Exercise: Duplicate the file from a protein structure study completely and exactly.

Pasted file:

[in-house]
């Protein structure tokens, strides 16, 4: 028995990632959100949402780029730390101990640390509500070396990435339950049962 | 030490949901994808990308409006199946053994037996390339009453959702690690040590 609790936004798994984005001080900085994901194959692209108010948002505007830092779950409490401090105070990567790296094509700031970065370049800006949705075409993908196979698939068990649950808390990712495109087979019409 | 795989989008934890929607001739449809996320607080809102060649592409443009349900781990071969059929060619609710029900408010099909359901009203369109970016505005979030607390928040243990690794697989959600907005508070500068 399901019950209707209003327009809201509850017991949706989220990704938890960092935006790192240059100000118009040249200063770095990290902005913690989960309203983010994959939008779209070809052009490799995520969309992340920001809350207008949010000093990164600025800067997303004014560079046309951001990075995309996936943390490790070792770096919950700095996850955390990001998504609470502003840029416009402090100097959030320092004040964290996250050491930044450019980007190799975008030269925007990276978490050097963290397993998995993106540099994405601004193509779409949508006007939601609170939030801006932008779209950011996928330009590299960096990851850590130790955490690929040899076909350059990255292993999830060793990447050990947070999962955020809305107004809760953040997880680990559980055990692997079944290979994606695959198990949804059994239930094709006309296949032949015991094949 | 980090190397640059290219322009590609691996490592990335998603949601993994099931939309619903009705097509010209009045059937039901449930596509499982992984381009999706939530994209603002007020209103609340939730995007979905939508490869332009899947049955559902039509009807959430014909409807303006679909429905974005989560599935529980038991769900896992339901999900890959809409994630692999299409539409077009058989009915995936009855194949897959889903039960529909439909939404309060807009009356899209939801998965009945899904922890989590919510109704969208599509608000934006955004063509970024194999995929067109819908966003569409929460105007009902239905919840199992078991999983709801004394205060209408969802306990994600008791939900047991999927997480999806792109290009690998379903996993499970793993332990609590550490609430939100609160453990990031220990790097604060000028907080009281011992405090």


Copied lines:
[in-house]
């Protein structure tokens, strides 16, 4: 028995990632959100949402780029730390101990640390509500070396990435339950049962 | 030490949901994808990308409006199946053994037996390339009453959702690690040590 609790936004798994984005001080900085994901194959692209108010948002505007830092779950409490401090105070990567790296094509700031970065370049800006949705075409993908196979698939068990649950808390990712495109087979019409 | 795989989008934890929607001739449809996320607080809102060649592409443009349900781990071969059929060619609710029900408010099909359901009203369109970016505005979030607390928040243990690794697989959600907005508070500068 399901019950209707209003327009809201509850017991949706989220990704938890960092935006790192240059100000118009040249200063770095990290902005913690989960309203983010994959939008779209070809052009490799995520969309992340920001809350207008949010000093990164600025800067997303004014560079046309951001990075995309996936943390490790070792770096919950700095996850955390990001998504609470502003840029416009402090100097959030320092004040964290996250050491930044450019980007190799975008030269925007990276978490050097963290397993998995993106540099994405601004193509779409949508006007939601609170939030801006932008779209950011996928330009590299960096990851850590130790955490690929040899076909350059990255292993999830060793990447050990947070999962955020809305107004809760953040997880680990559980055990692997079944290979994606695959198990949804059994239930094709006309296949032949015991094949 | 980090190397640059290219322009590609691996490592990335998603949601993994099931939309619903009705097509010209009045059937039901449930596509499982992984381009999706939530994209603002007020209103609340939730995007979905939508490869332009899947049955559902039509009807959430014909409807303006679909429905974005989560599935529980038991769900896992339901999900890959809409994630692999299409539409077009058989009915995936009855194949897959889903039960529909439909939404309060807009009356899209939801998965009945899904922890989590919510109704969208599509608000934006955004063509970024194999995929067109819908966003569409929460105007009902239905919840199992078991999983709801004394205060209408969802306990994600008791939900047991999927997480999806792109290009690998379903996993499970793993332990609590550490609430939100609160453990990031220990790097604060000028907080009281011992405090």